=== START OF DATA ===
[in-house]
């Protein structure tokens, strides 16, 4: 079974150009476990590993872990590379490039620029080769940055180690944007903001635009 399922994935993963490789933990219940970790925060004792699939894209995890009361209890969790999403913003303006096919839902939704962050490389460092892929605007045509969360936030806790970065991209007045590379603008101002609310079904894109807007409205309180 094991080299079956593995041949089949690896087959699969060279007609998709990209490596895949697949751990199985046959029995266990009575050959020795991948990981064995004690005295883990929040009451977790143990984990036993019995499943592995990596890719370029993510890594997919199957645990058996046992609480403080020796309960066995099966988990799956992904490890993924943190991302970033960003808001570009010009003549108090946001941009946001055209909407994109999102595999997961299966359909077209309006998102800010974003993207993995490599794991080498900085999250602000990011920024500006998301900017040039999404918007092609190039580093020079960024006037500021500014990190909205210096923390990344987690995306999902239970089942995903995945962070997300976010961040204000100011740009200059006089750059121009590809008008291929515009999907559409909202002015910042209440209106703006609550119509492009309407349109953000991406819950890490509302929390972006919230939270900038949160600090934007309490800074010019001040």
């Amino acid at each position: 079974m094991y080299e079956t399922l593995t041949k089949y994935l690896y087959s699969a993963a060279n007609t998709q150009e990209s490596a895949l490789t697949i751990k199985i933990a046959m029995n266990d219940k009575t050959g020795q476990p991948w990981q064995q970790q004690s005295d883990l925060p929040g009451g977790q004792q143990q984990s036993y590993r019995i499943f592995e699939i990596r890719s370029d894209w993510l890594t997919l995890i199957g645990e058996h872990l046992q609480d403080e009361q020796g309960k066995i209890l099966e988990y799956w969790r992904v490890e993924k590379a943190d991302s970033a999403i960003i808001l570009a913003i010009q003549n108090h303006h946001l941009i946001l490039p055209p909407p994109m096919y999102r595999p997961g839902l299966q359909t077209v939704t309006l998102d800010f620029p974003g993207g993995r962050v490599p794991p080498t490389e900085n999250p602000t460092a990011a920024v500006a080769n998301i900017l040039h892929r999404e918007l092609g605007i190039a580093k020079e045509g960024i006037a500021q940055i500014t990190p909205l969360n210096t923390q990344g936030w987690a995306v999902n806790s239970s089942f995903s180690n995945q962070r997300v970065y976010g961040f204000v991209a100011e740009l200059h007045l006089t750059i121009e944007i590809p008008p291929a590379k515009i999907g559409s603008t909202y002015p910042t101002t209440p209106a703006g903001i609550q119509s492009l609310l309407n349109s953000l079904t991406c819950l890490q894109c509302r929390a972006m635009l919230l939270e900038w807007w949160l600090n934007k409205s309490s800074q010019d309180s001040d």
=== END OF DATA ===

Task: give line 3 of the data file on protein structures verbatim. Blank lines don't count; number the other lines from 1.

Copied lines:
């Amino acid at each position: 079974m094991y080299e079956t399922l593995t041949k089949y994935l690896y087959s699969a993963a060279n007609t998709q150009e990209s490596a895949l490789t697949i751990k199985i933990a046959m029995n266990d219940k009575t050959g020795q476990p991948w990981q064995q970790q004690s005295d883990l925060p929040g009451g977790q004792q143990q984990s036993y590993r019995i499943f592995e699939i990596r890719s370029d894209w993510l890594t997919l995890i199957g645990e058996h872990l046992q609480d403080e009361q020796g309960k066995i209890l099966e988990y799956w969790r992904v490890e993924k590379a943190d991302s970033a999403i960003i808001l570009a913003i010009q003549n108090h303006h946001l941009i946001l490039p055209p909407p994109m096919y999102r595999p997961g839902l299966q359909t077209v939704t309006l998102d800010f620029p974003g993207g993995r962050v490599p794991p080498t490389e900085n999250p602000t460092a990011a920024v500006a080769n998301i900017l040039h892929r999404e918007l092609g605007i190039a580093k020079e045509g960024i006037a500021q940055i500014t990190p909205l969360n210096t923390q990344g936030w987690a995306v999902n806790s239970s089942f995903s180690n995945q962070r997300v970065y976010g961040f204000v991209a100011e740009l200059h007045l006089t750059i121009e944007i590809p008008p291929a590379k515009i999907g559409s603008t909202y002015p910042t101002t209440p209106a703006g903001i609550q119509s492009l609310l309407n349109s953000l079904t991406c819950l890490q894109c509302r929390a972006m635009l919230l939270e900038w807007w949160l600090n934007k409205s309490s800074q010019d309180s001040d």